Tuesday, May 23, 2006

Lao Lao Burning and Stream Stakeouts

The Lao Lao planting site has recently been burned. The burn area looks very large. I haven't seen it up close, but here are a few pictures taken from the public road below the revegetation area:

This photo was taken from the South side of the burned area. Clicking on the photo will enlarge it. You can see how the trees that run along the highest ridge are completely charred.

This photo was taken from the Lao Lao Dive Site, which is just north of the burned area. Clicking on the Photo will enlarge it. You can see that the highest peak is charred and that the burning extends to the left. We think that the burning extends onto the other side of the peak, too.

I am going up there tomorrow with Jeremy Shaw from DEQ to get a closer look. I'll post some pictures either tomorrow or in the next couple of days.

I was down at Lao Lao today because I was helping Jeremy inspect the stream beds in the Lao Lao watershed for suitable water quality sample sites.

Nine streams drain the Lao Lao watershed. Some of the streams are more accessible than others, so we need to find locations that will be safe and easy for volunteers to access.

There is a coral aggregate road in Lao Lao that runs down from San Vicente, then parallel to the beach, then finally up to Kagman. The nine streams are numbered 1-9 from South to North along this road. With the exception of Stream 1, all of the streams cross this road (Stream 1 runs parallel to the road). We want to sample each of the streams upstream of the road and then downstream of the road. That will give us an idea of which streams are dumping the most sediment into Lao Lao Bay and whether or not the sediment is coming from the road or from further up in the watershed.

Some of the streams drain the revegetation area (the recently burned revegetation area) and some of the streams drain vegetated areas. Streams 1 and 9 probably drain the coral aggregate roads that they parallel. Once we collect all of our data, we'll have an idea of how much sediment would naturally flow into Lao Lao, how much sediment is added to the water when the upland areas are burned and/or non-vegetated, and how much sediment coral aggregate roads add to stormwater.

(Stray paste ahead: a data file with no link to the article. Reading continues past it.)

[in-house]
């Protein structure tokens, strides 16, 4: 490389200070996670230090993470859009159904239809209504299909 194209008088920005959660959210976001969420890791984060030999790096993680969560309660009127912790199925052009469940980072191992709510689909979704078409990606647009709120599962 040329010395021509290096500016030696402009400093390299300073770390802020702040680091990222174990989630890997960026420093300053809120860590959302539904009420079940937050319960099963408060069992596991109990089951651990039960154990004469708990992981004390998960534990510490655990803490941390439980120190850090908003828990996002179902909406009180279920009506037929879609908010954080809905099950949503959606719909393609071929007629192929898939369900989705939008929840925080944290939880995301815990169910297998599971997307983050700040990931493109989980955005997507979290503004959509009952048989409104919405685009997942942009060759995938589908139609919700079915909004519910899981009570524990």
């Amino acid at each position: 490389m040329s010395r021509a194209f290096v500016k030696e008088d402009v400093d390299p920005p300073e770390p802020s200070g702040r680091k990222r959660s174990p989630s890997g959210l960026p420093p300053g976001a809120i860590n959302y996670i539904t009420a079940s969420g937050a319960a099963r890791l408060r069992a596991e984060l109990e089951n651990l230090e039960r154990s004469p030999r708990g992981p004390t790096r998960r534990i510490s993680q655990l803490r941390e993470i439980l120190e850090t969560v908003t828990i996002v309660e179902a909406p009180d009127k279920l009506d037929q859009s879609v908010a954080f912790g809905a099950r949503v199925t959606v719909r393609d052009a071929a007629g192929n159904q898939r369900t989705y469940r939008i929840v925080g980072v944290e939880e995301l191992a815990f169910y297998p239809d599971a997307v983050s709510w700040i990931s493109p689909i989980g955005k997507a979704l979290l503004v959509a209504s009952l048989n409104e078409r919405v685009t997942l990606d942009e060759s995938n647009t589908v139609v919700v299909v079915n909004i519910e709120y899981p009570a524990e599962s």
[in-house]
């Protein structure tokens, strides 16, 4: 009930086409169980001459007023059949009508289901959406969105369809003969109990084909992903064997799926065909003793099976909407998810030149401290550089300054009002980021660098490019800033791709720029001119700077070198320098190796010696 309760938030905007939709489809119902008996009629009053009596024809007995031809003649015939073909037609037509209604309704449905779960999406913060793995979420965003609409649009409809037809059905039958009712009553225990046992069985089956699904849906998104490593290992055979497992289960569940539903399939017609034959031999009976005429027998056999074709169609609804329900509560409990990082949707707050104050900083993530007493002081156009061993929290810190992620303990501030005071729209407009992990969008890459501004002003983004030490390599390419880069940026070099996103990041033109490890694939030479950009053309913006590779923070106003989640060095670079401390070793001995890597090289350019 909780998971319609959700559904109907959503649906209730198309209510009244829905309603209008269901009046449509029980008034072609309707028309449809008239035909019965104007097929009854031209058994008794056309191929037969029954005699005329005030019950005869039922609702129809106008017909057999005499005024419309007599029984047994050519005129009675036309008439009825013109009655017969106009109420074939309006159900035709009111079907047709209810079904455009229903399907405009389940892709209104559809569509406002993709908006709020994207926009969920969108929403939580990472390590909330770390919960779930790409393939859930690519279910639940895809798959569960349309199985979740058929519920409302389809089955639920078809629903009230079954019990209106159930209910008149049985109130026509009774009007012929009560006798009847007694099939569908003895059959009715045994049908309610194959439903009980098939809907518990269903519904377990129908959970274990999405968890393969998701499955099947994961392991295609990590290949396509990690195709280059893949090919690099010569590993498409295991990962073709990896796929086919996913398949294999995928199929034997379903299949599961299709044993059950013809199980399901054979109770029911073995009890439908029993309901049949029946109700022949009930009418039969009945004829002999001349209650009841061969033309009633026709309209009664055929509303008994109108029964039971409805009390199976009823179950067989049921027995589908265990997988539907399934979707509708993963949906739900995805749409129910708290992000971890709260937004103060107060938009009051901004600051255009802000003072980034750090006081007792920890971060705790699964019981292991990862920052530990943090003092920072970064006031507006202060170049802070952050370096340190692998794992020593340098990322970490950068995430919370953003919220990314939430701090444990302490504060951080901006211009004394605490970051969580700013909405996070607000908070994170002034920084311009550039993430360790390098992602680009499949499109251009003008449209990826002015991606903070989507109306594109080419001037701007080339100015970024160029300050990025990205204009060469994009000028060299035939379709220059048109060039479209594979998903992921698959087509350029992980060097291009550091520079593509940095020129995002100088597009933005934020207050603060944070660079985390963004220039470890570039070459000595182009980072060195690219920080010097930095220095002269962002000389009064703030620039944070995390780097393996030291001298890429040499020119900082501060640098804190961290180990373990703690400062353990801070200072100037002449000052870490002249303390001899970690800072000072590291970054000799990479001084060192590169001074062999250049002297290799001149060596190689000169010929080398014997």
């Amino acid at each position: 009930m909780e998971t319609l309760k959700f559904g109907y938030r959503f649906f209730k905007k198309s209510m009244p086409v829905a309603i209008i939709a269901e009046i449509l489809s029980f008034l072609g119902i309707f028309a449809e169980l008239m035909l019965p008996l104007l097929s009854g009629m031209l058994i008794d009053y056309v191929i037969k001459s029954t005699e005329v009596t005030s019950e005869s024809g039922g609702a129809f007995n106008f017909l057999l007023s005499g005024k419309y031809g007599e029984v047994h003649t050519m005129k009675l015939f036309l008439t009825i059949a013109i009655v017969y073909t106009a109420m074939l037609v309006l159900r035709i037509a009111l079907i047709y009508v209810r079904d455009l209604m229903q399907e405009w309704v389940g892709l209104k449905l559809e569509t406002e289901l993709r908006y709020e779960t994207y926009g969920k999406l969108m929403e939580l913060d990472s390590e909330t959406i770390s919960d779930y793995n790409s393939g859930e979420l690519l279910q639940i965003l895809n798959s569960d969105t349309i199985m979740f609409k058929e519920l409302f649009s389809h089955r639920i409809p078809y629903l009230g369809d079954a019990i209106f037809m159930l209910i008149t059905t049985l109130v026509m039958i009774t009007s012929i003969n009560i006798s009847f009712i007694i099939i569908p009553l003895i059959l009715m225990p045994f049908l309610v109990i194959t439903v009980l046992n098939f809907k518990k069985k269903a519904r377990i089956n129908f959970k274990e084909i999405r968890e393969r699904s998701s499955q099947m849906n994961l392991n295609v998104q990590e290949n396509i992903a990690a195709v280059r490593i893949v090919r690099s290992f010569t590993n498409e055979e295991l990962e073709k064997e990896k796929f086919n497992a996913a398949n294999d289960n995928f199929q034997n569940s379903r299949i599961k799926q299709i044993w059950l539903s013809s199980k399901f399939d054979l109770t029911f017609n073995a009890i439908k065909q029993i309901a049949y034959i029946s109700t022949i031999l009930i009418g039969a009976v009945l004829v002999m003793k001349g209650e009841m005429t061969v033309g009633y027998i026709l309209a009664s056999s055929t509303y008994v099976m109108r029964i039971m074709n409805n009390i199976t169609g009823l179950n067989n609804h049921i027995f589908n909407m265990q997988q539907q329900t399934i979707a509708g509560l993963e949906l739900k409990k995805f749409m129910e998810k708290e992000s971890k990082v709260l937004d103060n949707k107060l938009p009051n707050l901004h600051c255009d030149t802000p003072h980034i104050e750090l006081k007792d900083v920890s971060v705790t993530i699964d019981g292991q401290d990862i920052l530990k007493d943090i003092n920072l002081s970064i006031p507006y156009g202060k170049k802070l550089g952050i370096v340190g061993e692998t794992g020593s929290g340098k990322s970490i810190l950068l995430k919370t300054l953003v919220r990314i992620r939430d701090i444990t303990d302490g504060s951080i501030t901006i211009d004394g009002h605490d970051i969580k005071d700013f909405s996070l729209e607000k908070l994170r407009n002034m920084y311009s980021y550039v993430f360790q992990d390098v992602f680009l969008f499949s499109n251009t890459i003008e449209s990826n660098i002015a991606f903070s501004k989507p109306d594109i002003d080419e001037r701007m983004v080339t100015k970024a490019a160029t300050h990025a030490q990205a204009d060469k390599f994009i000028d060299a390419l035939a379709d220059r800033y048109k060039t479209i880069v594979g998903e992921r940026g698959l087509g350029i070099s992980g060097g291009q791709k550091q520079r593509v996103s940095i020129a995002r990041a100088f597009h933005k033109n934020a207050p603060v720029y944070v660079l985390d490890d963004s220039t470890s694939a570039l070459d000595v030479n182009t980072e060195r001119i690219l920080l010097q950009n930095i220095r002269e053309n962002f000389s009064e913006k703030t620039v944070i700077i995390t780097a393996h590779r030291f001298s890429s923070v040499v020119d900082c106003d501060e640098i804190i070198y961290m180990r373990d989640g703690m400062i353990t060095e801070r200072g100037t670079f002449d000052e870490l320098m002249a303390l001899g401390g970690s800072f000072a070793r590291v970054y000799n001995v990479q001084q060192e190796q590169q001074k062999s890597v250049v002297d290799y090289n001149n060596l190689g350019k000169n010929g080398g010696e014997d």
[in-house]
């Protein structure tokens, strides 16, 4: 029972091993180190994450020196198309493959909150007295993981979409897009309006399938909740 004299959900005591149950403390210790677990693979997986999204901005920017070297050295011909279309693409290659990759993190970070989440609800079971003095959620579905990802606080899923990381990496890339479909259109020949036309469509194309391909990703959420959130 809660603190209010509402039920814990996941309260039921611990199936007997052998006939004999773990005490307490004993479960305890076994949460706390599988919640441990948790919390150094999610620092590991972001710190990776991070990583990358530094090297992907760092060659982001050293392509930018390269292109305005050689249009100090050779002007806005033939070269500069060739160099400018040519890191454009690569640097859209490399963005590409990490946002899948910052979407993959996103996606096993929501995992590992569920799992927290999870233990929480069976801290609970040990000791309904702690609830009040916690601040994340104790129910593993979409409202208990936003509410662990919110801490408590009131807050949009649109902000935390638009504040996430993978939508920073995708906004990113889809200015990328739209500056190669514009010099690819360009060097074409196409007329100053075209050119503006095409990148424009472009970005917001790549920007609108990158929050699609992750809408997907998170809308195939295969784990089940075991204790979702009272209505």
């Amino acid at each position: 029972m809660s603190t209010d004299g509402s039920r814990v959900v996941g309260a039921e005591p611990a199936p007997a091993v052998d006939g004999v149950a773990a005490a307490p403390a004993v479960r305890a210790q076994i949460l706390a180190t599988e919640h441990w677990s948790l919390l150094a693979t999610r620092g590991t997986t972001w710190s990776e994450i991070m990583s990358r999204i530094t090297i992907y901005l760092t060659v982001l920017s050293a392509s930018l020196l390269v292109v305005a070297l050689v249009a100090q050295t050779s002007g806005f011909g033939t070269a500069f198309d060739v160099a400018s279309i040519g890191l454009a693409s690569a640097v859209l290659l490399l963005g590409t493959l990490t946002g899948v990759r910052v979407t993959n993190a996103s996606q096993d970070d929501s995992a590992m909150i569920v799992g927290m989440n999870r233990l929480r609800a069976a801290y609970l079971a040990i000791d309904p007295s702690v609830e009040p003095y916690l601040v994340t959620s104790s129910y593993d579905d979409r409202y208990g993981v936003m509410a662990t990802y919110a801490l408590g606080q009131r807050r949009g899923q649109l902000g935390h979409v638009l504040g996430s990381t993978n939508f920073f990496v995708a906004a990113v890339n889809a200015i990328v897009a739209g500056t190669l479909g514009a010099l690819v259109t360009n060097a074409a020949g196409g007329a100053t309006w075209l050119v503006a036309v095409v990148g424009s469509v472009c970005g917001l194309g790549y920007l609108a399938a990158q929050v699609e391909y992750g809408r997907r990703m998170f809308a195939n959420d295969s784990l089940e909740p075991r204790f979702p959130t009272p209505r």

This information will eventually help guide us towards the Best Management Practices to protect the coral reefs from stormwater runoff.

I took several pictures of the stream beds, but the only ones that came out clear were the ones from Stream 1. So here a few pictures from Stream 1:

Stream 1 runs parallel to the road as it heads downhill towards the beach. Clicking on the photo will enlarge it. The road makes a left close to the bottom, but the stream continues straight towards the ocean. This picture visualizes rather well how any sediment carried in the stormwater is carried straight into Lao Lao Bay.

This photo was taken from the edge of the water, looking back up towards the stream bed. Clicking on the photo will enlarge it. It takes a lot of fast moving water to cut a path like that. You can see how the vegetation covers the stream bed just past the small cliffs. The resulting shade makes photography difficult.

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